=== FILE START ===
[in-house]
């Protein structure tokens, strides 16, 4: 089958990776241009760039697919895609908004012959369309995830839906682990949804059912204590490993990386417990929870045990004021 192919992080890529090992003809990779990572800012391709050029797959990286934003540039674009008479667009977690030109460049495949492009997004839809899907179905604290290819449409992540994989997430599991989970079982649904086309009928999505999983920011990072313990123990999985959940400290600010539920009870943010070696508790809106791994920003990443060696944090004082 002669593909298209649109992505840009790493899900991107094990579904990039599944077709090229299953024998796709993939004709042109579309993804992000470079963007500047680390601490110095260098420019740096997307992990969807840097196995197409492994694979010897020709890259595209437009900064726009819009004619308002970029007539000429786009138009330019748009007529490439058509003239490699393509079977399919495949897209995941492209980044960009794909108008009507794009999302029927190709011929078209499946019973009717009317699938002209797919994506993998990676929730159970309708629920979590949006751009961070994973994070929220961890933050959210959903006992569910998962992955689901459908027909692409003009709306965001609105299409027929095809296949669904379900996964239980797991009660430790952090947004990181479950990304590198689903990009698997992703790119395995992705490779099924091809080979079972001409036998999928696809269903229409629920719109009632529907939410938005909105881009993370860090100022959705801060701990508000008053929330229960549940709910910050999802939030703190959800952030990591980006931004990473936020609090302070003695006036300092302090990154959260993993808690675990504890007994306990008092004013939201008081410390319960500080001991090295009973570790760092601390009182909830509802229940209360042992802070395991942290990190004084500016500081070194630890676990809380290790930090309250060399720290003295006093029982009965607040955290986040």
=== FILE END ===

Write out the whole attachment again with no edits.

[in-house]
């Protein structure tokens, strides 16, 4: 089958990776241009760039697919895609908004012959369309995830839906682990949804059912204590490993990386417990929870045990004021 192919992080890529090992003809990779990572800012391709050029797959990286934003540039674009008479667009977690030109460049495949492009997004839809899907179905604290290819449409992540994989997430599991989970079982649904086309009928999505999983920011990072313990123990999985959940400290600010539920009870943010070696508790809106791994920003990443060696944090004082 002669593909298209649109992505840009790493899900991107094990579904990039599944077709090229299953024998796709993939004709042109579309993804992000470079963007500047680390601490110095260098420019740096997307992990969807840097196995197409492994694979010897020709890259595209437009900064726009819009004619308002970029007539000429786009138009330019748009007529490439058509003239490699393509079977399919495949897209995941492209980044960009794909108008009507794009999302029927190709011929078209499946019973009717009317699938002209797919994506993998990676929730159970309708629920979590949006751009961070994973994070929220961890933050959210959903006992569910998962992955689901459908027909692409003009709306965001609105299409027929095809296949669904379900996964239980797991009660430790952090947004990181479950990304590198689903990009698997992703790119395995992705490779099924091809080979079972001409036998999928696809269903229409629920719109009632529907939410938005909105881009993370860090100022959705801060701990508000008053929330229960549940709910910050999802939030703190959800952030990591980006931004990473936020609090302070003695006036300092302090990154959260993993808690675990504890007994306990008092004013939201008081410390319960500080001991090295009973570790760092601390009182909830509802229940209360042992802070395991942290990190004084500016500081070194630890676990809380290790930090309250060399720290003295006093029982009965607040955290986040």